Disappointment is a normal part of life, and the lockdowns due to COVID-19 caused some major disappointments while disrupting lives everywhere. It’s enough to make anyone feel a little sad and discouraged. But disappointments don't only pop up during global pandemics, they are mixed in with all the joy and excitement life can bring.
It’s also natural for parents to want to shield children from such unpleasant situations. However, dealing with losses can be a beneficial experience. Otherwise, your sons and daughters may struggle when they run into bigger letdowns as adults.
How can you guide your children without taking over? Try these ideas for helping your kids to deal with disappointment.
There are major differences between dwelling on disappointments, trying to suppress them, and dealing with them constructively. Your child will probably find it easier to move on if they can talk about their feelings.
When you were growing up you probably had someone around who taught you the colors of the rainbow, how to tie your shoes so they won’t slip off or sang the ABC song to help you remember the alphabet. Now that you either have your own kids or, like me, borrow your friend’s kids to enjoy and lovingly give them back, you try to teach them the basics, as well as values like sharing and being polite.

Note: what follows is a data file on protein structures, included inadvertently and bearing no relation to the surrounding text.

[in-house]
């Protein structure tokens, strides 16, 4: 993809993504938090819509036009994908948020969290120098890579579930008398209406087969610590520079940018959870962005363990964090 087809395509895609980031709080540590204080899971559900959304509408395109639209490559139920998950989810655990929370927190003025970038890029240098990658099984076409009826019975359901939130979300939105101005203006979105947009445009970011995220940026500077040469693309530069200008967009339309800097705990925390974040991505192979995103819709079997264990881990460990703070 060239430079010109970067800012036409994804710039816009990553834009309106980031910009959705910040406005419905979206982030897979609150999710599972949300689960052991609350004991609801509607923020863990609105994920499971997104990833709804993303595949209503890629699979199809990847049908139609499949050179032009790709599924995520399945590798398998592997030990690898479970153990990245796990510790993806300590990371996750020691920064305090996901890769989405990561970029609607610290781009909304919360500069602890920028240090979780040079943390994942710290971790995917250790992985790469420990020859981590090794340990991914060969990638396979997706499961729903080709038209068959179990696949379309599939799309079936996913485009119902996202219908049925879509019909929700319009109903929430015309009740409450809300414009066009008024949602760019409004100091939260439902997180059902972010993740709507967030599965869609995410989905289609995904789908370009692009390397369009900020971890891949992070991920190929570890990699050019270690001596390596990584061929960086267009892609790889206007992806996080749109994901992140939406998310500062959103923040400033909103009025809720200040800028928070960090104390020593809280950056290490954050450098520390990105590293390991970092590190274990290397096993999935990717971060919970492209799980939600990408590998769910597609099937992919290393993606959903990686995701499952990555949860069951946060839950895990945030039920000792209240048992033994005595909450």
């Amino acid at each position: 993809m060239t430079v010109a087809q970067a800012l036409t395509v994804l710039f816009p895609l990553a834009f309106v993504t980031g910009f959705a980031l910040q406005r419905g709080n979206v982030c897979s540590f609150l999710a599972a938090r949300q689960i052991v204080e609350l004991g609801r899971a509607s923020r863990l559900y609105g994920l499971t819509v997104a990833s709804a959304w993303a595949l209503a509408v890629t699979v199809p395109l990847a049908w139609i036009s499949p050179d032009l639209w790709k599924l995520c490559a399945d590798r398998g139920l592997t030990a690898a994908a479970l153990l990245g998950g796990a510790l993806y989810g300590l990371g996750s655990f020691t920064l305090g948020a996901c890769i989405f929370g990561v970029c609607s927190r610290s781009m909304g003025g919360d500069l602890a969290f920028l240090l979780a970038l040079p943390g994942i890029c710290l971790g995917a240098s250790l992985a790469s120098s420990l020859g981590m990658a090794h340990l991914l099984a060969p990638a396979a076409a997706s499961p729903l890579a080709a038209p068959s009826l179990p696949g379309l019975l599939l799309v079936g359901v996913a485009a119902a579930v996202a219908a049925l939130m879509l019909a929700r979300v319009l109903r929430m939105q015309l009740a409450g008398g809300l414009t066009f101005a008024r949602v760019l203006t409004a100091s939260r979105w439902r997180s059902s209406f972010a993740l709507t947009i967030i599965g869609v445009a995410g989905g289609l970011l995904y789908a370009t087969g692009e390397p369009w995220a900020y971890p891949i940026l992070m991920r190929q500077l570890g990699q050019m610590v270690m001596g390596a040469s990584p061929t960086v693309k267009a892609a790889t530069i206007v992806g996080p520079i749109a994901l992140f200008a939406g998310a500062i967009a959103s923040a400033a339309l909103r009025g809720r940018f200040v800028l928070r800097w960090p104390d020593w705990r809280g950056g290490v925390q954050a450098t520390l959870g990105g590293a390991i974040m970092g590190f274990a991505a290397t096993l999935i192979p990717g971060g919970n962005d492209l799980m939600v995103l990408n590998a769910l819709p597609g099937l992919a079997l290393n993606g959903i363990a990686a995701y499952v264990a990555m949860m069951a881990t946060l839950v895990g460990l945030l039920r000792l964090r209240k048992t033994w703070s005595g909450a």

We teach children by explaining, showing and doing. We give concrete items a label. This is a CRAYON. That is a DOG. This CHAIR is BLUE.
We attach labels to everything; we even begin to attach labels to humans. You are FUNNY. She is MEAN. He is such a LOSER. Those type of statements start to show up early in life and we just keep sticking these labels to each other (and sometimes even ourselves). It becomes a problem when we believe that a label is...